It’s not very entertaining to watch, even as a player, and can also be hard to see how the battle is progressing due to the lack of an opponent’s HP guage. The only ‘niggle’ of comfort is that boss battles do have an HP Guage; however with bosses seemingly overpowered you may just find yourself stryuggling.
To add the characters during combat players can activate the SBM feature; a specialised attack that sees the Yorigami user transform into a beast-like-form that sees exceptional amount of damage being dealt to your opponent. It’s a unique feature but unfortunately it only lasts one turn and prompts the introduction of a rhythm based mini-game. The idea is that the more buttons correctly pressed will result in more attacks being dealt to your opponent, so obtaining a perfect combo will reward you with a constant stream of attacks that take up a single turn. In order to use this ability however players must charge up the SBM Guage which only fills up when the Yorigami user successfully hit an opponent.
Using regular attacks and SBM attacks isn’t the only options available; as by using items discovered in dungeons players can level-up their character and make them stronger. This is another feature that is different from other JPRG/Dungeon Crawlers; as opposed to fighting in ‘encounters’ – which in turn would earn experience used for levelling up – players need to collect orbs and apply them to their character.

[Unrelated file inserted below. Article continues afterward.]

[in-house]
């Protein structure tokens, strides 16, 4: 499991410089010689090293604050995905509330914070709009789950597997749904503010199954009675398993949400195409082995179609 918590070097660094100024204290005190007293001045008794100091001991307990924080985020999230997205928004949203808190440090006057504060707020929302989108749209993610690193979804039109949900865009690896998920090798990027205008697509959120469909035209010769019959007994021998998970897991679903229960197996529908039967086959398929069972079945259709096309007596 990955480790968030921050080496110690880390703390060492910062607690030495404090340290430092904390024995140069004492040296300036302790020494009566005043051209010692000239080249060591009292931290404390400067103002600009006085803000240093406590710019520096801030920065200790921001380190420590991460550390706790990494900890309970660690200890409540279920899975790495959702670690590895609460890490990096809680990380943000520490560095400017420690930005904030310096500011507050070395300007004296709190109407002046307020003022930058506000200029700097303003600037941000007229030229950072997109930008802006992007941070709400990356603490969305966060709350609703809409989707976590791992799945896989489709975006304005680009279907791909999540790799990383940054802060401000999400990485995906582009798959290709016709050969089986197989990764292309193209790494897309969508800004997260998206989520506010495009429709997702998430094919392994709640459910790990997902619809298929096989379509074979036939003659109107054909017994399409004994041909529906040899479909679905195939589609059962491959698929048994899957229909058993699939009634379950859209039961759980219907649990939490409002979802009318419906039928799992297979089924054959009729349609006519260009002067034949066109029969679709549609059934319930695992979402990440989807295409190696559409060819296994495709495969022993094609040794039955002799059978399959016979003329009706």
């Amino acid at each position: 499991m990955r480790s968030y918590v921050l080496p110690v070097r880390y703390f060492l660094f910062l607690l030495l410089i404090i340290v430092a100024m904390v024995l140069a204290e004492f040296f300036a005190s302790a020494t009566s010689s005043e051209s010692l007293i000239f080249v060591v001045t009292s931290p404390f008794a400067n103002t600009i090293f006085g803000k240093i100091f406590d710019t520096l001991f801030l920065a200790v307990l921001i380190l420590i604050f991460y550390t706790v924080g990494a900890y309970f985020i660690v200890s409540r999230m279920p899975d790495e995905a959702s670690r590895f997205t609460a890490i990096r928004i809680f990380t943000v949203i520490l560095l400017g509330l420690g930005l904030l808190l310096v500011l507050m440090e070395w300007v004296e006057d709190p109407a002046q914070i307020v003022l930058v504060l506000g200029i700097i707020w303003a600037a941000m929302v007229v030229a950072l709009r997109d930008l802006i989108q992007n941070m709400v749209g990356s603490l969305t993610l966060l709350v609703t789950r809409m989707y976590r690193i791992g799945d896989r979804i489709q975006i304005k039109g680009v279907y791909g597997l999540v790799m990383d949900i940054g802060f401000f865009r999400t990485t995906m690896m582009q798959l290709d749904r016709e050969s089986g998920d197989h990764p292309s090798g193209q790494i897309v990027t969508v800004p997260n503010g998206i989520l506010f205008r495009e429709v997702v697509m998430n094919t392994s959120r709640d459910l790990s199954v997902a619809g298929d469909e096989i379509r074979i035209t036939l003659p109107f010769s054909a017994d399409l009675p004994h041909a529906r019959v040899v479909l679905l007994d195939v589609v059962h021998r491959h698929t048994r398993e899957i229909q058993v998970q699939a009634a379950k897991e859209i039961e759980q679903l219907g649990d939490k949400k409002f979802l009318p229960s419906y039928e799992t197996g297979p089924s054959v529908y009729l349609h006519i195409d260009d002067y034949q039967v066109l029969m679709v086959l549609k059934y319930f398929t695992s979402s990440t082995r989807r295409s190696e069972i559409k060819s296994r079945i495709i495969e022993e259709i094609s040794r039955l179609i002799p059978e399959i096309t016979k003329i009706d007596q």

They are applied to the character through a skill tree and as one might imagine different skills, attacks and abilities can be unlocked, each requiring a different type of orb to unlock them. To make the task even harder multiples of the same orbs are required to reach high levels with some requrining at least six orbs in order to increase that ability by a single method.
It is clear to say that Ray Gigant is not your typical dungeon-crawler styled JPRG but it is these ‘unique’ features which made the game stand out in Japan; unfortunately for me however these unique features do not really suit my playstyle and expectations of a JPRG and as such some of the charm is lost to me.
The same can be said about the rather ‘basic’ presentation of this game; sure enough the narrative driven story is interesting, and so is the way it spreads it across three different perspectives; but the over-complicated combat and leveling up mechanics, character art style used during the visual novel scenes and the half-vocal-approach to dialogue elements only further brings down my opinion on what could’ve been an exceptional dungeon-crawler experience for me. It’s good; but just not my type of RJPG experience I was hoping for.
In short; Ray Gigant isn’t your typical dungeon-crawler styled JPRG experience but it does offer an interesting story with a unique selection of characters to explore so if you enjoy dungeon crawler styled games, such as Eliminage and Operation Abyss, then Ray Gigant is worth checking out; however those unfamiliar with such titles may wisht to avoid this one for now as it may not be the experience you were hoping for.
Ray Gigant will be released exclusively as a digital download from the Playstation Network Store for the PS Vita on the 3rd May 2016.